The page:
Thursday, January 11, 2007

OKDUBYA CRASHES: Thoughts are as usual

Here in Pasadena, DD is just warming up on one unusual cold day in the San Gabriel Valley. The tea leaves have already been read and the Bush speech has crashed and burned as it should.

DD sticks with its comparison of GWB and OKDubya to the paralytic military political command structure of the Wehrmacht, Oberkommando der Wehrmacht, in World War II.

Bush's obsessions, one which exclude and prevent any sensible command, aren't the same as Hitler's military obsessions, but the end result is the same. The military loses. Blood is used to buy time and hold onto ground.

Paradoxically, the Fuhrer was obsessed with oil in southern Russia, a fixation that led the Wehrmacht to its eventual doom in Stalingrad.

George W. Bush's idee fixe is that Iraq is the primary battlefield in the war on terror.

This troubled man continues to believe that an ill-defined rinky-dink al Qaeda detachment in al Anbar province can take over Iraq, and then the entire middle east, like dominos falling in a line. Because of it, his speech contained mutually contradictory assumptions.

If newspaper reports are to be believed, the Iraq civil war is Shiites against Sunni. The Shiites easily outnumber al Qaeda and they are in control of the government of Iraq. No one sensible would think that such a large disparity in force would result in the triumph of al Qaeda in the Middle East, let alone Iraq. al Anbar province is probably even in doubt since there's no indication from the media that all the insurgents fighting there are in love with al Qaeda men.

Now DD takes a look at the escalation in force, which includes the dispatching of five brigades to Baghdad.

Does it make sense? Or is it more a dumb penny-packet drib-and-drabs approach, the kind the Fuhrer/OKW might have come up with when it was all downhill in WWII, everything lost.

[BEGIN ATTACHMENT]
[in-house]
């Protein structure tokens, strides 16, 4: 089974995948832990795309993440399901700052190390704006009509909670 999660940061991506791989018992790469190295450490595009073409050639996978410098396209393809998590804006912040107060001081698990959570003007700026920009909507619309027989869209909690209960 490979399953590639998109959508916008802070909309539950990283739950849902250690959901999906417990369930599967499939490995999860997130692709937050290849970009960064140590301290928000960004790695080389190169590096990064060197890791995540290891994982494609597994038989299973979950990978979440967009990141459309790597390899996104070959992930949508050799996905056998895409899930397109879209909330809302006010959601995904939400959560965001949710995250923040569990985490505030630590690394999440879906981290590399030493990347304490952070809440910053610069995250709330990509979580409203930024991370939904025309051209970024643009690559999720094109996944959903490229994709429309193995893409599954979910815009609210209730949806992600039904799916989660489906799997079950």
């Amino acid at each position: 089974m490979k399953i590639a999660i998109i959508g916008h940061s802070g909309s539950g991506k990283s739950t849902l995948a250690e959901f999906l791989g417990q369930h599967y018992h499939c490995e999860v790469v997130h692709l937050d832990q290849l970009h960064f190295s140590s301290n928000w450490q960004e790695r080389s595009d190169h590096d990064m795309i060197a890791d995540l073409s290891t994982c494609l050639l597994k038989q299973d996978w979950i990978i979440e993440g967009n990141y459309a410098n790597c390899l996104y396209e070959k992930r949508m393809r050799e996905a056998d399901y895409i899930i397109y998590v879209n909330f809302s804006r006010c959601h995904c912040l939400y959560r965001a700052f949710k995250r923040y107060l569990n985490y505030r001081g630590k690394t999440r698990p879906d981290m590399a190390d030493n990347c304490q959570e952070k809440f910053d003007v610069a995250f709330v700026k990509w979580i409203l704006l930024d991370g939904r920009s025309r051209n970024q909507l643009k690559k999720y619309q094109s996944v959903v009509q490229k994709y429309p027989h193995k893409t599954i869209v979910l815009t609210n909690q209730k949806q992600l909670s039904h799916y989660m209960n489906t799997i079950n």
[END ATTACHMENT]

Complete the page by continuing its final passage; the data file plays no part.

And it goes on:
The brigade as a task force is part of the current American army's modular approach to war. Take the tools out of the toolbox and put them together in a mix to solve the military problem posed. If the problem is unsolvable, that is not addressed.

The brigade is the smallest US military unit capable of being self-sustaining. There are three brigades per division -- sometimes one or two additional in special cases -- in the US military. The Baghdad escalation takes from five different American divisions, apparently, to achieve Bush's aims.

Normally, if armies wish to preserve the esprit de corps of units and work their organizational unity to the fullest, one dispatches divisions. In the Bush plan one could dispatch one or two divisions to Baghdad and achieve the same thing, instead of pulling apart units from various formations now at home in the United States (or in the case of the tabbed airborne brigade, in Kuwait) and playing to the local homefront interests that at least some of a division, based at a city somewhere in the US, will remain behind.

However, the current US military philosophy in Iraq uses brigades as individual task forces, presumably to stiffen the Iraqi "army" and do the block-by-block fighting when even that fails. As it does.

When the Wehrmacht was falling apart at the seams in WWII it became enamored of this tactic. By necessity it did so out of a lack of units, the insufficient size of the force for its tasks, and the need for relentlessly shifting reserves and fire brigades from front A to front B. They were called Kampfgruppen.

In any case, it is DD's impression that in Baghdad, one job was or is to fight and destroy Shiite militias and death squads to quell violence and that al Sadr's Mahdi Army will have to be engaged.

This is not fighting al Qaeda. It's a bit too complicated for DD to follow George W. Bush's logic about this as the key to the war on terror.

However, since the war on terror was so important to George W. Bush last night, where was the strategy for getting Osama bin Laden?

The guy who conducted the sneak attack on the US wasn't mentioned. The fellow who is the one easily graspable goal -- as someone to get and kill in the war on terror -- is absent from the strategy of OKDubya.

It's brilliant OKDubya strategy to send a Spectre gunship and an aircraft carrier task force to shoot at a small rabble in Somalia, perhaps to sink the al Qaeda navy -- rowboats, skiffs and sampans off the Horn of Africa, to use utterly repellent proxies once again -- Ethiopia!

But engage in a strategy with the American people to get Osama bin Laden?

Nah!

Intellectual exercise: Can you name any inspiring military leaders -- except the ones mentioned in the last two weeks as replacements in Iraq -- from the war on terror? Why not? Shouldn't we know who our heroes are?

Anything that can be done to prevent the OKDubya strategy from going forward in Iraq would be good, not bad, for our country.

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